• Contacts you to renew, instead of waiting for your call. Contacts you to explore purchasing add-ons, instead of waiting for your email.
  • A couple of months after purchasing, writes to thank you. Literally, as in a handwritten thank-you note. 1 Tpt3kNmVtnLgJaGPdrE5tg

3. While Using the Product…

1 xpOiMRZQ3VsjJDD5TNze1Q * Describes your product as “very easy to use,” ”easy to learn,” ”user-friendly.” Cliche, yes, but NPS and SUS (system usability score) are related (more on this here). This you can measure quantitatively.

  • Uses your product/company name as a verb: “We ______ed it.”
  • Writes you unsolicited emails with feature/product *ideas* (not feature requests, or fixes for workarounds).
  • Sends you feedback on new features shortly after they are released, again, without prompting.
  • Invests money to integrate with your product. Many customers may ask for pre-built “connectors,” but the most passionate customers will find it worth it to shoulder the cost of integrating.
  • Does awesome and unexpected things with your product (things you never expected or planned for). 1 WYSLJt g 09NFxNS6TMJcA 1 2fDb zKh6prl08Yekn9O9Q * Hounds you to learn about the roadmap, not because they’re waiting on features, but rather because they want to plan their training and get the most out of new functionality.
  • Regularly seeks the help of your support team to resolve *their *challenges rather than challenges with your product. The difference is critical.

    4. For Things They Value…

  • Writes or calls you to describe wins and provide proof (qualitative and quantitative data).
  • Describes how your product is actually changing the way they work and explains how.
  • Credits you for making their *personal*** **job easier and more effective. Or better yet, for helping them get a raise!
  • Proposes interesting partnerships if your products share a similar domain.
  • Creates their own training material around your product — not because your help docs aren’t comprehensive, but because they’re morphing their company around your product.

    5. As an Advocate…

See this post for more about the value of brand advocacy.

1 s2nWKWNfDt5Y1 DcDVMAEA * Hounds you to be part of a beta group or research panel.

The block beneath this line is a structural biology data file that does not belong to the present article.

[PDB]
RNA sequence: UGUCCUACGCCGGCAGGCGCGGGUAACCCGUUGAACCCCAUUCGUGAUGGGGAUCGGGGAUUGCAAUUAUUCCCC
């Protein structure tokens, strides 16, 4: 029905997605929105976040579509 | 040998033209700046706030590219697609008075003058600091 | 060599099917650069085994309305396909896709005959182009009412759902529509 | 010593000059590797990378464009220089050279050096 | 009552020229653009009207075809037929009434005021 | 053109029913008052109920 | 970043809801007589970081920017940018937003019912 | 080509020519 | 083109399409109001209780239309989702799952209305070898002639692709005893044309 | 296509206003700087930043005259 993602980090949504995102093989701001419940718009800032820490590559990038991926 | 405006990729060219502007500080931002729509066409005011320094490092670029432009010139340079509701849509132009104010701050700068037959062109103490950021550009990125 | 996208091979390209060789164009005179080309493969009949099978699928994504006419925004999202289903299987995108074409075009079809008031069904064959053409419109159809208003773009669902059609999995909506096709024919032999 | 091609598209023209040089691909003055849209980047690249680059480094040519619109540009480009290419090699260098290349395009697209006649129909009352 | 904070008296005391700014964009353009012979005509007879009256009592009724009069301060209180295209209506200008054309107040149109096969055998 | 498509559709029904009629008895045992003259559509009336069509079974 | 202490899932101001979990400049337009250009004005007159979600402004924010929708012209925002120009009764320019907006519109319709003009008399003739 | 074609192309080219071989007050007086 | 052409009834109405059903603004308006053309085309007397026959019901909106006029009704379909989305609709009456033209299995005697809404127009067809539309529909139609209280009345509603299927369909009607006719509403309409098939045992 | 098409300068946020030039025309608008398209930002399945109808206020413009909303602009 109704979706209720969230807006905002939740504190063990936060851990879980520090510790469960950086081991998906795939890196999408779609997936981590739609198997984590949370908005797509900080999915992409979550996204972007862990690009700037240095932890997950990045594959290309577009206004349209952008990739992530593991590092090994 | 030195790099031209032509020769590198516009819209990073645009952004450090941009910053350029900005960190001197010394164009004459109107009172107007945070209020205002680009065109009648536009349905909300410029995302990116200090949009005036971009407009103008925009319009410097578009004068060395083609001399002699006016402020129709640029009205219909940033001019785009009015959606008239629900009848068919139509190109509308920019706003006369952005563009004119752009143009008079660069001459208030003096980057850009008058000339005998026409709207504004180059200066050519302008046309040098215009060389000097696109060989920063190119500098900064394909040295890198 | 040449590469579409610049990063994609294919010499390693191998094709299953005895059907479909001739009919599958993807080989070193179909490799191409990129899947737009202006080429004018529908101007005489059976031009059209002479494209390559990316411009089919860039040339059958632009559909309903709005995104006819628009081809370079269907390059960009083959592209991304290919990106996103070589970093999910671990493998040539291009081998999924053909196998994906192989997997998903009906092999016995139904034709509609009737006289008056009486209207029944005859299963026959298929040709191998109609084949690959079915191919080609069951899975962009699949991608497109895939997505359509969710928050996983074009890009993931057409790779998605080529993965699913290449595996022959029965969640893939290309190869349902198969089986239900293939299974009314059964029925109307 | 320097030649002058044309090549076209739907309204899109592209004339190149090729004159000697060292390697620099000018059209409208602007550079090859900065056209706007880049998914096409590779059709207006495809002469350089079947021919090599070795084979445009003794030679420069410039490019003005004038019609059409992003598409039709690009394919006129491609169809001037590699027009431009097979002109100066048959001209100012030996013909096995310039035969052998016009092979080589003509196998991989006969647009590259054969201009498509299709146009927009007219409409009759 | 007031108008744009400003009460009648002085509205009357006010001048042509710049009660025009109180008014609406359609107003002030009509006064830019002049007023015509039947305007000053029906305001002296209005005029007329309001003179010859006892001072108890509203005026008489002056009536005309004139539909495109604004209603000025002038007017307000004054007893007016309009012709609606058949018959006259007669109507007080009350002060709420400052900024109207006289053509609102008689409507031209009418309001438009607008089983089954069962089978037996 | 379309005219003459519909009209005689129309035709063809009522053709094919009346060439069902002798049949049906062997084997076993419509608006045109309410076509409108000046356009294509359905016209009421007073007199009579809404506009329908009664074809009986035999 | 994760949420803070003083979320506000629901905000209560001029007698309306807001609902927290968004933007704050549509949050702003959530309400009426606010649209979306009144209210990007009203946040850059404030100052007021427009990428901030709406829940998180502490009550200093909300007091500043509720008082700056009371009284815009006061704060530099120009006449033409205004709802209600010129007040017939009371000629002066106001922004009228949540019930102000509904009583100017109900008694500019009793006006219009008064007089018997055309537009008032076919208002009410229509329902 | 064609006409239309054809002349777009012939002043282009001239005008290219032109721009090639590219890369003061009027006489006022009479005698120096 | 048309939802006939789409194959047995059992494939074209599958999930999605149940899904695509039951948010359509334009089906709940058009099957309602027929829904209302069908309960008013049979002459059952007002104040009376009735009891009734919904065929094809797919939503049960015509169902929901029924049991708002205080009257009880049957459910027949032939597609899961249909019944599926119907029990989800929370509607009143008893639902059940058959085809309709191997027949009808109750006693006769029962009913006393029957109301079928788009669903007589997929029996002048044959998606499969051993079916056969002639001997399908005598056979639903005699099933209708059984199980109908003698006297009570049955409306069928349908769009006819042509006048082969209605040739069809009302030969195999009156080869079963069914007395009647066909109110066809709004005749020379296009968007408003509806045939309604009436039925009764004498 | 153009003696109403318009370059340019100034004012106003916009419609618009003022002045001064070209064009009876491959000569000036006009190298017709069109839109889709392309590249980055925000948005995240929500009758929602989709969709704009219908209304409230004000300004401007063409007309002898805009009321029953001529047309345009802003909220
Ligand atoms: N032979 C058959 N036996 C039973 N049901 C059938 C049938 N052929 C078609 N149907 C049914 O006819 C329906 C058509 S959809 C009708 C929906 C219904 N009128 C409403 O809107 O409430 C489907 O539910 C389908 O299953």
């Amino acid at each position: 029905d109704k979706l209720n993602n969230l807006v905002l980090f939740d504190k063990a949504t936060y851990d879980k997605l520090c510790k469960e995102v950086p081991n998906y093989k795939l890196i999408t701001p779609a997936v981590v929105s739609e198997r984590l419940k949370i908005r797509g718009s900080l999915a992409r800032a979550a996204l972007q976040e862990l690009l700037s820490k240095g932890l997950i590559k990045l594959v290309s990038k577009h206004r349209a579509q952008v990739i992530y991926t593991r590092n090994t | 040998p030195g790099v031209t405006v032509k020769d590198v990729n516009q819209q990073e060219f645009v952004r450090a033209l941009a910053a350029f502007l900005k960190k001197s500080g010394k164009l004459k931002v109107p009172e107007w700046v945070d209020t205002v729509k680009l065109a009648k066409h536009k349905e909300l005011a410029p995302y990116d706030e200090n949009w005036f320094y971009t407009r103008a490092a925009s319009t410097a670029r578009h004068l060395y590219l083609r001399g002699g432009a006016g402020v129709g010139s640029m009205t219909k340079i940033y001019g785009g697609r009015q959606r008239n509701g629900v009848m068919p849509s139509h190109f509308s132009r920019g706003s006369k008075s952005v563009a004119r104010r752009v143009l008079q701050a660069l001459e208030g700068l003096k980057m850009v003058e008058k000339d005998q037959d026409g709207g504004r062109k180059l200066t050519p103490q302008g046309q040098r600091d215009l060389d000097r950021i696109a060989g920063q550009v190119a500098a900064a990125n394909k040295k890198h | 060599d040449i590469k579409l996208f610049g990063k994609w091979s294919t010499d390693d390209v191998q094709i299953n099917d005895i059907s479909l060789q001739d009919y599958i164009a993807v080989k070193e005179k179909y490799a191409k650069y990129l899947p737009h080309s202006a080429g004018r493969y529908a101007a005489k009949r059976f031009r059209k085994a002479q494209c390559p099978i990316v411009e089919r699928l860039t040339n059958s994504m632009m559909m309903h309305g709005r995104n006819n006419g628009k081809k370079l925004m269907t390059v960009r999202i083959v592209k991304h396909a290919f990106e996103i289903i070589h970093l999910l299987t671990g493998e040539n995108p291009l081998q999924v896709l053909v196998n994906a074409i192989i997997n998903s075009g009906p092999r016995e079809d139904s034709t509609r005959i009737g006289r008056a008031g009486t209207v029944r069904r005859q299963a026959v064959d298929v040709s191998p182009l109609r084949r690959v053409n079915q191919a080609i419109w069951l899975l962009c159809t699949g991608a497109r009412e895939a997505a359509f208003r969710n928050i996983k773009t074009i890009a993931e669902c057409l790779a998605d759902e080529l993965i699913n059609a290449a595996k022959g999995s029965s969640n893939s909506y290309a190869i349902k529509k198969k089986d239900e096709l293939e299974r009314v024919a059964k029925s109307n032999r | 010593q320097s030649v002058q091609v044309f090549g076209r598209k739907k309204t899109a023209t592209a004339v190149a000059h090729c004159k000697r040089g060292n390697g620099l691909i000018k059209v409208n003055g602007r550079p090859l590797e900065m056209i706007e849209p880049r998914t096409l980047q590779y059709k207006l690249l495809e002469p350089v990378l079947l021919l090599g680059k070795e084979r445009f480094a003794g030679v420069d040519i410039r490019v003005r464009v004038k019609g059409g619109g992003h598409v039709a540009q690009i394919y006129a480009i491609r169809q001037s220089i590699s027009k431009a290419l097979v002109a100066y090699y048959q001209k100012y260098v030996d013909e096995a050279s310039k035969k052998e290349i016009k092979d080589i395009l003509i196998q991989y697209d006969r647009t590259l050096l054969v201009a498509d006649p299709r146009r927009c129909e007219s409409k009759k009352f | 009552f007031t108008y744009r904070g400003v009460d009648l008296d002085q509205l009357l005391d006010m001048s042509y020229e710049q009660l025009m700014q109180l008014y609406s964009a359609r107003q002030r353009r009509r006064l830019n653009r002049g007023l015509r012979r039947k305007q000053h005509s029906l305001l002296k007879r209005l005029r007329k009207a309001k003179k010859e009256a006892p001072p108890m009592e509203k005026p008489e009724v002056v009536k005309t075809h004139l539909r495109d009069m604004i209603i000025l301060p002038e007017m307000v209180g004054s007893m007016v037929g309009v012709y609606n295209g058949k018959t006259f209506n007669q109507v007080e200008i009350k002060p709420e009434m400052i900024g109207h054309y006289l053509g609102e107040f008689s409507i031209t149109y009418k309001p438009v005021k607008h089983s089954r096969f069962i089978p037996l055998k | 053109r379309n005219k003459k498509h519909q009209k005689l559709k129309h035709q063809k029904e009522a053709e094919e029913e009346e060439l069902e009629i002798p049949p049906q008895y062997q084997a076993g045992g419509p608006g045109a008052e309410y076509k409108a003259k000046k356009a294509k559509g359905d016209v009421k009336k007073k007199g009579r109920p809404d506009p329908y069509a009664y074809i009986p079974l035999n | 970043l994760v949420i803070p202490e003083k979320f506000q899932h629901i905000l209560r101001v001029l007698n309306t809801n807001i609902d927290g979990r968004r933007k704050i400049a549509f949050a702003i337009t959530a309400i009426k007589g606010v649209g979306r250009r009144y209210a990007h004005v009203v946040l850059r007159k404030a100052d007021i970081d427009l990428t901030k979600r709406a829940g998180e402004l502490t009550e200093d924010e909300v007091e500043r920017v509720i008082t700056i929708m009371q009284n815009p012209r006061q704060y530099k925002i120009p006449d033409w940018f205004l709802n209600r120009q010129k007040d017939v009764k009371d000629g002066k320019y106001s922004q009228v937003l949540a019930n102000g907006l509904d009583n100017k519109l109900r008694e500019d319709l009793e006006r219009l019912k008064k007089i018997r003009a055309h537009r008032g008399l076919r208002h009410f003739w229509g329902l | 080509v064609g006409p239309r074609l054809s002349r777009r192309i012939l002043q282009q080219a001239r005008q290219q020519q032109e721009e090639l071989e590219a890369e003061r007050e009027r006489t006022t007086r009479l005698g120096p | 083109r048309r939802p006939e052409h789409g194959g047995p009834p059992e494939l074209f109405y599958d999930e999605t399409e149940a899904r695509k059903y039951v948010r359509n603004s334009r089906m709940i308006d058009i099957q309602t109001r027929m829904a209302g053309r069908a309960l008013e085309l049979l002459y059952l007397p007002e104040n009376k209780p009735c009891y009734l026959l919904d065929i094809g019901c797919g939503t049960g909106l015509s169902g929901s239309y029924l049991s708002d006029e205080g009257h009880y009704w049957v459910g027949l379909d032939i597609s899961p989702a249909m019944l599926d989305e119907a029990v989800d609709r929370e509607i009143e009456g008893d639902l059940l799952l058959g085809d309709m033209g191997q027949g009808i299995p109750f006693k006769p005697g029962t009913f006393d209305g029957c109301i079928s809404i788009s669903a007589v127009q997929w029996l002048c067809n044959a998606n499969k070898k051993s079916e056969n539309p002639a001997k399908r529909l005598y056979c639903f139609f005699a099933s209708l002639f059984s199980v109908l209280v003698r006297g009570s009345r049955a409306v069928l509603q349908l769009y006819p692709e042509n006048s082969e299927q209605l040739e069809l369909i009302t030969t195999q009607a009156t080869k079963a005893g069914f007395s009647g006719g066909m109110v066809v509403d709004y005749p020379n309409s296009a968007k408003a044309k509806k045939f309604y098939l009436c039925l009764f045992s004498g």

• Refers you to friends and professional contacts in their industry.
  • Uses because when describing why they love your product: “I love ____ because.” Your best customer advocate is someone who can explain why the product benefits them.
  • Brings you with them to their next job, or at least tries.
  • Sends you unsolicited ideas for white papers and case studies. Volunteers because they want to be associated with the product. Provides you a reference logo for your website without prompting.
  • Interact with you across all available channels (blog post comments, forums, etc.).
  • Without coercion, recommends your product on sites like Quora, Stack Overflow, etc., and includes a detailed explanation of the “why.”
  • Hounds you about having a user conference, and maybe even offers to host one.
  • Promotes your product across their organization. Suddenly you get calls from people you’ve never met and they are already sold on the product because “_______ has been singing your praises.”

    Conclusion

This is not an argument against being data-driven. Rather, it’s an argument for widening the information gathering net. I speak with many product teams. They describe the glory days of being able to talk to each customer, to fill their backlog with valuable items, and to ship software effortlessly. But now “things are complicated”, budgets are tighter, and there’s a pressure to show the ROI for product development efforts. Sure, build your analytics chops. Use whatever data — quantitative and qualitative — you can find. Predict, prescribe, and describe.

But don’t forget what got you here in the first place: happy, engaged, and yes *delighted *customers. Because in most cases the metrics will bring you back there anyway. Lay off the Koolaid and start listening.